Sunday, December 30, 2007

Hoppin' John

Stop by our house tomorrow, and you’ll find me cooking a mess of “Hoppin’ John.”

“Hoppin’ John” is an essential part of southern lore, especially honored in the Low Country, South Carolina’s coastal counties. If you stop in an area restaurant around New Year’s Day, no matter what you order, they’ll slip you a small dish of beans and rice—gratis. Eating Hoppin’ John on New Year’s Day is said to give a person good luck all year long.

The dish is believed to be first made by the slaves as a form of pilau. Black eyed peas, rice and ham hocks or bacon are traditional ingredients. The New York Times called the meal “a nutritional marvel, the culinary touchstone of the African diaspora and a hangover remedy without equal.” And the article goes on to say“the first known appearance of ‘hoppin' John’ in print was in 1838, in Caroline Gilman's novel ‘Recollections of a Southern Matron.’"

My version is lowfat, and only 6 Weight Watchers’ points. If you swap out bacon for Bacos, of course that number will change.

Hoppin’ John

1/3 C chopped celery
1 tsp. olive oil
1/3 C chopped onion
1 minced garlic clove
1 bay leaf
1 T Bacos (or bacon)
1 C chicken broth
½ can (1/2 C) black-eyed peas (cooked, from a can)
¼ C chopped lean ham (Okay, if you want to use a ham hock, who am I to stop you?)
1 C brown rice, cooked

Saute first 4 ingredients. Add to other ingredients, mix well. Put in 1 quart casserole dish and bake, covered, in 350 º oven for one hour.
Do you have a New Year's special recipe? Care to share?


JD Rhoades said...

Oooh! I loves me some Hoppin John. And that recipe looks very tasty.

Anonymous said...

I'll be trying this recipe as soon as I get a can of black beans! Thanks so much. I'll sign CC for camille's cousin!

Joanna Campbell Slan said...

Of course, the "full fat" version is much more flavorful, but...either way, it's very healthful. (I still want to say "healthy.")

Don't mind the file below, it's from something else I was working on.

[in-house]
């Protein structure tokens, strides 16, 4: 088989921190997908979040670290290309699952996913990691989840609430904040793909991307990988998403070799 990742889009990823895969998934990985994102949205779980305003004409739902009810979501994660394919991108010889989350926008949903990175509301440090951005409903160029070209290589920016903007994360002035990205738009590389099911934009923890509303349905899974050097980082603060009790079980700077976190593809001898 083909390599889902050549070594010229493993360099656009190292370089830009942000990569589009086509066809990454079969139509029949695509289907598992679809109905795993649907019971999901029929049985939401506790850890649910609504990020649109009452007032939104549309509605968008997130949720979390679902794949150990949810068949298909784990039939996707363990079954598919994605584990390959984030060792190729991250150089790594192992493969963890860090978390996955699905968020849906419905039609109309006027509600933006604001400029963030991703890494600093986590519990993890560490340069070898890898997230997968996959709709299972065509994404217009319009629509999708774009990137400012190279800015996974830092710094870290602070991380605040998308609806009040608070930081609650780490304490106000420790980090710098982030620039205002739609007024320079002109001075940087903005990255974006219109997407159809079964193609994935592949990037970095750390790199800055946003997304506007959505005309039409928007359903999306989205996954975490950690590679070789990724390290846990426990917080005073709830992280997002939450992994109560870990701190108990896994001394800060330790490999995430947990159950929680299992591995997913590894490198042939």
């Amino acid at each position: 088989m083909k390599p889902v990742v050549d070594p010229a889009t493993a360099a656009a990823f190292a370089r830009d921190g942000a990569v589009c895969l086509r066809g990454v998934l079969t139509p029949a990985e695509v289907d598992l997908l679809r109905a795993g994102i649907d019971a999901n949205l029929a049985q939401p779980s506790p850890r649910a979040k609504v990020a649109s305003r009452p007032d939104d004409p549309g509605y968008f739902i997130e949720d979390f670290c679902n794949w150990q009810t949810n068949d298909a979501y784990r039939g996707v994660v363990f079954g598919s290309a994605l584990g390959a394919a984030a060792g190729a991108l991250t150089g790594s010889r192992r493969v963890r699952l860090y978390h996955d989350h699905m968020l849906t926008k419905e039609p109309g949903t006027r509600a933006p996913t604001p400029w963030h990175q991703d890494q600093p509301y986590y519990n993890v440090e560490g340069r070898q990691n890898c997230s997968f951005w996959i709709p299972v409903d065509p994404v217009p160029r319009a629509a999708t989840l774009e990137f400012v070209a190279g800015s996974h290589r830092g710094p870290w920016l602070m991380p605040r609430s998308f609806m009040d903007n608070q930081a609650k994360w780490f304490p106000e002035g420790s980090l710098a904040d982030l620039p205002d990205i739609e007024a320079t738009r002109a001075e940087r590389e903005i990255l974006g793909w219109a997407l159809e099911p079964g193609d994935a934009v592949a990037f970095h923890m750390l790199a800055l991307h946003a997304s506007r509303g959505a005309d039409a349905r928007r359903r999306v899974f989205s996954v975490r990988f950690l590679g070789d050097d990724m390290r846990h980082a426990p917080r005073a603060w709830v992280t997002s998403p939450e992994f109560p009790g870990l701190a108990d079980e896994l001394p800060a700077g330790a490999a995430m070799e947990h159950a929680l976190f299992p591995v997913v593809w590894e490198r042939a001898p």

ellen said...

My dish for year-long prosperity is roast goose, eaten on Michaelmas (Sept. 29). There's an old English saying to the effect that who eats goose on the feast of Saint Michael and All Angels will not lack for money during the coming year.

(But then, that's pretty much the same as saying those who have a good harvest shall not lack during the coming year.)

Been doing it for a quarter century now, and it seems to work. We invite the friends.

Joanna Campbell Slan said...

I think I recall Monica mentioning that--it sounds glorious!

Anonymous said...

Joanna, recipe was delicious. I love it and will now stock my winter shelves with black eyed peas! A great recipe for the northeast. Brrr CC

Joanna Campbell Slan said...

Oh, glad you enjoyed it. I wound up adding a cup of chicken broth and dumping the whole thing in the crockpot so it was ready when we were. That worked pretty well. I also like a dash of Tabasco sauce in my serving.

Disney Mummy said...

Oh that looks very yummy. I've never had or made it, but I am definitely going to give it a try. Thanks for sharing!

Disney Mummy said...

Oh that looks very yummy. I've never had or made it, but I am definitely going to give it a try. Thanks for sharing!